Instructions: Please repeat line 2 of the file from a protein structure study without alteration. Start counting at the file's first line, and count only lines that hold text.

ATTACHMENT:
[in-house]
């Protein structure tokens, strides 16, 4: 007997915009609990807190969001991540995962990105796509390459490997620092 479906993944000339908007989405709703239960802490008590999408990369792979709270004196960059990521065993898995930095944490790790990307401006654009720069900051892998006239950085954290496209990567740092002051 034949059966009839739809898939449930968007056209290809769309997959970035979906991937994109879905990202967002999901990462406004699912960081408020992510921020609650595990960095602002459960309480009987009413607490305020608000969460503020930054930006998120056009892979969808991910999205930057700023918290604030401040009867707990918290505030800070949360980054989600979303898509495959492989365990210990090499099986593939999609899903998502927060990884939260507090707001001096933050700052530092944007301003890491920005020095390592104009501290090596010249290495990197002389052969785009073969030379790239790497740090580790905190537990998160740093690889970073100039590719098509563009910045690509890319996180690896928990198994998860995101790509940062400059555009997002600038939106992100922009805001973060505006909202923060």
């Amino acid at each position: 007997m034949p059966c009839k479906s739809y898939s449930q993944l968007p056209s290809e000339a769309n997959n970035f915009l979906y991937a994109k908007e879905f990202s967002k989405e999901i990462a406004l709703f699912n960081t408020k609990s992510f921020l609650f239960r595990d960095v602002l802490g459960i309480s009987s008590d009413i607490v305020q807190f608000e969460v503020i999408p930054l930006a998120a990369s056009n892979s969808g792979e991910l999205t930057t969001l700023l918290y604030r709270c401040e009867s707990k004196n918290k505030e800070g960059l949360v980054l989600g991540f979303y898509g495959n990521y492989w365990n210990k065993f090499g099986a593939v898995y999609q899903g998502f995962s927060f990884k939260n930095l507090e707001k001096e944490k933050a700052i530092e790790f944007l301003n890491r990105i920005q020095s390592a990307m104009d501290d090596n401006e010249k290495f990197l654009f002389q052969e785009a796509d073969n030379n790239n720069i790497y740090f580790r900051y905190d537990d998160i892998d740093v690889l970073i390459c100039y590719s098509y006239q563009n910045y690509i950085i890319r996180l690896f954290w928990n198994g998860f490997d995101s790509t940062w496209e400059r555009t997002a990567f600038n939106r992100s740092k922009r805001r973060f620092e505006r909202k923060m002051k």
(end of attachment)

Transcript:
């Protein structure tokens, strides 16, 4: 007997915009609990807190969001991540995962990105796509390459490997620092 479906993944000339908007989405709703239960802490008590999408990369792979709270004196960059990521065993898995930095944490790790990307401006654009720069900051892998006239950085954290496209990567740092002051 034949059966009839739809898939449930968007056209290809769309997959970035979906991937994109879905990202967002999901990462406004699912960081408020992510921020609650595990960095602002459960309480009987009413607490305020608000969460503020930054930006998120056009892979969808991910999205930057700023918290604030401040009867707990918290505030800070949360980054989600979303898509495959492989365990210990090499099986593939999609899903998502927060990884939260507090707001001096933050700052530092944007301003890491920005020095390592104009501290090596010249290495990197002389052969785009073969030379790239790497740090580790905190537990998160740093690889970073100039590719098509563009910045690509890319996180690896928990198994998860995101790509940062400059555009997002600038939106992100922009805001973060505006909202923060």